Maybe there was something in it, though? Jose Mourinho was the new Madrid manager by the time Kaka returned from South Africa, armed with a medical report from Brazil’s medical staff that claimed a clean bill of health. Even so, the new boss showed his concerns over the player’s fitness and sent him for a check-up by the club’s own doctors. All hell broke loose. The tests showed a long-standing knee problem that required immediate surgery. Madrid fumed at Milan for concealing the evidence in order to get top dollar for their star man, while many pointed the finger at Kaka himself for risking his health, not to mention performances, to keep his World Cup dream alive.
When the doctor who performed the operation claimed that Kaka had put his career at risk by playing with the injury, talk that the Brazilian would never play for Madrid again started to circulate.
After all, a lot had already changed at the club Perez, who has in the past ordered managers to play his Galactico signings no matter what, has now left team selection to the all-conquering Mourinho. If the manager’s plans don’t include Kaka, then so be it.
And the writing seemed on the wall when Mourinho showed his displeasure in his pithy response to a pre-season question about the Brazilian’s injury.
“As the leader of a group, I cannot waste time crying over a player, as I have other players counting on me,” The Portuguese boss remarked. “My philosophy doesn’t allow me to have any doubts or to cry.”
But there was a more serious message to come.
“I have no doubts regarding the quality of our medical staff. I will not speak about Kaka any further while he is out,” he added.
With the arrival of Mesut Ozil, one of the stars of the World Cup and a player has gone on to shine in the role vacated by Kaka, both Mourinho and Perez have a player who strikes the balance between superstar and consistent performer.
Mourinho demands commitment from his players, and also likes to maintain a consistent starting XI. With the Brazilian’s allegiances often called into question, and with Ozil pulling the strings impressively in his absence, where now for Kaka?
Just as he has done in the past, he may benefit from board-room posturing. Valdano, now Madrid General Manager, is rumoured to be less than impressed with Mourinho’s constant calls for a new striker. With Perez on his old running-mate’s side and Gonzalo Higuain ruled out for six months, a reshuffle may be on the cards on the turf of the Bernabeu.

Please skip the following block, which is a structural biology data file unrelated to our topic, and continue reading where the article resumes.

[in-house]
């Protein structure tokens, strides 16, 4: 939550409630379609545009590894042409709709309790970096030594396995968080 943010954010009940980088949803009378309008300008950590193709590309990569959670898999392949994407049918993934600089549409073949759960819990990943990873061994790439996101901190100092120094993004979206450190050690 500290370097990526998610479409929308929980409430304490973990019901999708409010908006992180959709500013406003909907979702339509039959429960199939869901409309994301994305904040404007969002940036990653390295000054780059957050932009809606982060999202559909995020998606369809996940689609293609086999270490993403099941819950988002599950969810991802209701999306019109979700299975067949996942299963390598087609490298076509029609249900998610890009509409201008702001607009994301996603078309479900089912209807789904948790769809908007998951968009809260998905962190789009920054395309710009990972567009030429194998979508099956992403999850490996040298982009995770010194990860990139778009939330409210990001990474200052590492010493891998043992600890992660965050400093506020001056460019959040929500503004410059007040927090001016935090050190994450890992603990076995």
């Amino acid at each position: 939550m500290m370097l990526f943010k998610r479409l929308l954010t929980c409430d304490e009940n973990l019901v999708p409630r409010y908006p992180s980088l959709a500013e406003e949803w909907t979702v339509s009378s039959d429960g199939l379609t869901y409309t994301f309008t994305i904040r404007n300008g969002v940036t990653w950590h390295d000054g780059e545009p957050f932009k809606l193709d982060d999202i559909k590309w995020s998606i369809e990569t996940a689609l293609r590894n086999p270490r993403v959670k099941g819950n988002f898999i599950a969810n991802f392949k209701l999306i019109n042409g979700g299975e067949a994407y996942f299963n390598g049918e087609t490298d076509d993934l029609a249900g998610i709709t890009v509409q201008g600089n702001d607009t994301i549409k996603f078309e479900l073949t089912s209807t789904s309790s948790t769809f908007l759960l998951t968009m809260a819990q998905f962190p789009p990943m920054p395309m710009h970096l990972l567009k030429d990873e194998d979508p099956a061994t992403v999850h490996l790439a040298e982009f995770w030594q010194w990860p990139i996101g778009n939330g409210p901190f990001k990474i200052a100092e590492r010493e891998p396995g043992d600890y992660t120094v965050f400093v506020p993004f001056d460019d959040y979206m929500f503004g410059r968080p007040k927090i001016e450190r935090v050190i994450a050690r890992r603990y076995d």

Karim Benzema, despite two recent hat-tricks, is not the preferred replacement so Mourinho may instead push Ronaldo into the lone-striker’s role. With a space now freed up on the flanks, Kaka could return to a spot on the left side of attack, or even back as playmaker should Ozil be shunted out wide himself, though that is unlikely. Another option touted in the press would be to drop Kaka back alongside the deep-lying Xabi Alonso, although the defensive burden may be too great for the player who has flourished in a creative role. With Mourinho recently favouring the (supposedly) more defensively sound Lassana Diarra over Sami Khedira, it is unlikely he would unsettle the midfield balance by throwing Kaka into that position.
A lot depends on the player’s stomach for the fight. At 28 years of age, Kaka is in danger of seeing a potentially great career fizzle out. Being at Madrid, in the world game’s spotlight more than ever due to their stunning ding-dong battle with Barcelona, offers up the ideal opportunity for the player to make himself great once again.
This latest injury could well have been a turning point. Speaking after his return against Getafe, Kaka explained the anguish he felt during his spell on the sidelines, and of his desire to come back stronger than ever.
“I missed the joy you can only get from playing and now that I’m fit again I’m going to give everything to get that feeling back. To be honest, there were moments when I feared I would never return at all and everyone from my wife and my parents to my in-laws and friends know how hard things have been.”
It’s said that you never truly miss something until it is gone. This glimpse into the abyss could prove to be the spark that reignites the career of a player haunted by injury and accusation, and provide the biggest motivation of all in the quest for a new year reinvention.
Sam Lee is a 22-year-old Sport Journalism graduate from the University of Central Lancashire. Currently working part-time for the BBC on their Football League coverage, Sam also runs his own European football blog and contributes to several other online publications. He fills the rest of his time learning Spanish with a view to working as a writer in either Madrid or Buenos Aires, and will be travelling South America next year.
Aside from football, Sam enjoys cricket, golf and Formula 1, but leaves the writing to the “experts”.